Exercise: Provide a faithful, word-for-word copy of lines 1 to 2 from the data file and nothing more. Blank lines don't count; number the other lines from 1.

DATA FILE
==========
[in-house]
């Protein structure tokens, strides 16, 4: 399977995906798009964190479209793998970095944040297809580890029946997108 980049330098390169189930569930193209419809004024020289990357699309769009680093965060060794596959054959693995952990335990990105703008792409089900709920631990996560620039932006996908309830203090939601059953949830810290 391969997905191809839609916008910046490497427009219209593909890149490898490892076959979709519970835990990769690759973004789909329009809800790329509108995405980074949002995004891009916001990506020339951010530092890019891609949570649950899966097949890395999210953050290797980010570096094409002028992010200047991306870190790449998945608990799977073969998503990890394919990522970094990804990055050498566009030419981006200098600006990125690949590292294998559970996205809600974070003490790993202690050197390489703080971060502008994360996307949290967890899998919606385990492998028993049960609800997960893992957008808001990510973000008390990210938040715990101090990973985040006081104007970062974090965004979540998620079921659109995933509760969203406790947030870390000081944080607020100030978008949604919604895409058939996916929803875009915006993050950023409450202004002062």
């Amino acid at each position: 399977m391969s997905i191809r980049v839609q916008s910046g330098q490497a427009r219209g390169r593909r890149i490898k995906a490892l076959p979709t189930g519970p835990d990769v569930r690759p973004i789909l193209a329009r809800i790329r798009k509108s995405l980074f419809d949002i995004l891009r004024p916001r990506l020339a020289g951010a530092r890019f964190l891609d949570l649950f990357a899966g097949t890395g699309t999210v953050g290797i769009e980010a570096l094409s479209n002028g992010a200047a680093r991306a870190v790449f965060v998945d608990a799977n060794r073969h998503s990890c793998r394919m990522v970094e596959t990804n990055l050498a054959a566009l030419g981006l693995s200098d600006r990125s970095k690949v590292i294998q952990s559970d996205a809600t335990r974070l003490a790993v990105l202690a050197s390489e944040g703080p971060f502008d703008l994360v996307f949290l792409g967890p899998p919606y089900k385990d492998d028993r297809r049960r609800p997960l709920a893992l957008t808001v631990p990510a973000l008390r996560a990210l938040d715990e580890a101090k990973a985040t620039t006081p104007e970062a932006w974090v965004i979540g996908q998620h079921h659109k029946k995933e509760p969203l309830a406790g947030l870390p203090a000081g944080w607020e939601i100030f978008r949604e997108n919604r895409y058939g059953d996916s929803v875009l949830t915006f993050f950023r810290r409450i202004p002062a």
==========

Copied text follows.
[in-house]
């Protein structure tokens, strides 16, 4: 399977995906798009964190479209793998970095944040297809580890029946997108 980049330098390169189930569930193209419809004024020289990357699309769009680093965060060794596959054959693995952990335990990105703008792409089900709920631990996560620039932006996908309830203090939601059953949830810290 391969997905191809839609916008910046490497427009219209593909890149490898490892076959979709519970835990990769690759973004789909329009809800790329509108995405980074949002995004891009916001990506020339951010530092890019891609949570649950899966097949890395999210953050290797980010570096094409002028992010200047991306870190790449998945608990799977073969998503990890394919990522970094990804990055050498566009030419981006200098600006990125690949590292294998559970996205809600974070003490790993202690050197390489703080971060502008994360996307949290967890899998919606385990492998028993049960609800997960893992957008808001990510973000008390990210938040715990101090990973985040006081104007970062974090965004979540998620079921659109995933509760969203406790947030870390000081944080607020100030978008949604919604895409058939996916929803875009915006993050950023409450202004002062």